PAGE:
Schenectady County

Verteramo scholarship winner sees future of helping children

The Schenectady Police Benevolent Association awarded the Patrolman Eric J. Verteramo Memorial Schol

The Schenectady Police Benevolent Association awarded the Patrolman Eric J. Verteramo Memorial Scholarship to Christina Parmater of Rexford on Monday.

The award, given annually to a Schenectady County high school student who plans to pursue a career in criminal justice, is given in memory of Verteramo, a city police officer and former Schenectady High School student who lost his life while heading to the scene of an emergency while on duty.

“We had a great pool [of applicants] to choose from,” said Schenectady police Detective John Ericson. “Christina just stood right out for us.”

Parmater, 18, a freshman at High Point University in North Carolina, applied for the scholarship in May, and was pleasantly surprised about a month ago to find out she had won. “The first time they called me, I thought something had happened, because they said, ‘It’s the police department,’ ” Parmater recounted. “I’m like, ‘Oh, no, what happened?’ I knew I hadn’t done anything.” She made a special trip home from college to receive the award at a ceremony held at the Police Benevolent Association Hall in Schenectady.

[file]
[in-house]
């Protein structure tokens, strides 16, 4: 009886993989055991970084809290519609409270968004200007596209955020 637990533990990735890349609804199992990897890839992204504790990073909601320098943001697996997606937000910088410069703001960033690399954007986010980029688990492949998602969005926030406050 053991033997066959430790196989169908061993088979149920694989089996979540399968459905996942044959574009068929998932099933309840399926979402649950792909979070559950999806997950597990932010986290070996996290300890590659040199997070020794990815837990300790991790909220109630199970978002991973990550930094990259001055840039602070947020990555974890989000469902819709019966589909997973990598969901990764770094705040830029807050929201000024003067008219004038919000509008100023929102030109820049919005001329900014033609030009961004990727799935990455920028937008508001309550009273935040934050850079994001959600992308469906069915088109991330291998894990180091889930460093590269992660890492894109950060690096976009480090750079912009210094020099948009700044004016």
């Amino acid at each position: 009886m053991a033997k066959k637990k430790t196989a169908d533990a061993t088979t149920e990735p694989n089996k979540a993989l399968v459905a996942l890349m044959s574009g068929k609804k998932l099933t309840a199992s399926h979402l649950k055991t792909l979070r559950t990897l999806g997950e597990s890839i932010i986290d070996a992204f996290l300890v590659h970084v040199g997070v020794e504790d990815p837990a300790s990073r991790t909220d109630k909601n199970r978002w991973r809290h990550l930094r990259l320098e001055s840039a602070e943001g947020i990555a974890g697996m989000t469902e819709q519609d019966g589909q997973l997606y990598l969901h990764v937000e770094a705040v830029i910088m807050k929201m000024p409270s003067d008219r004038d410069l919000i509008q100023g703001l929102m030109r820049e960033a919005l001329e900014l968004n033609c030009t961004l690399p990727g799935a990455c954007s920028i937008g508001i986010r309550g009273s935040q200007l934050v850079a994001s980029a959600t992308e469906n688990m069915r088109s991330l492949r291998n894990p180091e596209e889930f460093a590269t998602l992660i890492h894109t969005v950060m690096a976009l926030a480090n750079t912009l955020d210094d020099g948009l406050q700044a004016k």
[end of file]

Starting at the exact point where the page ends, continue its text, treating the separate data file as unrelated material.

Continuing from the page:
Parmater became interested in a career in criminal justice after participating in an internship with the Department of Social Services.

“It was really fun, going around to group homes and going on home visits and seeing what [conditions] people are growing up in, that we have no clue about,” she said. She was also inspired by the teacher of her 10th-grade business law class at Niskayuna High School. “Mrs. Lindsay took the class on tours of the jail and the police department. We got to talk to people about admitting inmates, even seeing how they serve lunch. We got to talk to inmates about how they got in jail and what they would do to change things.”

In the future, Parmater hopes to start a community program to help children. “I really want to figure out a way to somehow get children more involved in education and staying in school, and trying to get them to realize that there’s a lot more out there than just being on the streets and dealing with drugs and alcohol and stuff like that,” she said.

She plans to use the scholarship money, a one-time stipend of $5,000, to help pay for college expenses.

Verteramo’s parents, Tony and Shirley Verteramo, were on hand to help present Parmater with the award. “It’s just a wonderful honor in memory of our son,” Shirley said. Parmater, she noted, made her think of Eric. “She’s so bright and he was so bright. They have a lot in common,” she said. “She loves forensics and he loved forensics. That’s what he majored in.”

This is the eighth year the Verteramo scholarship has been awarded. His father said he is very pleased to see the tradition continue. “It’s like he isn’t gone,” Tony Verteramo said. “He lives through this.”

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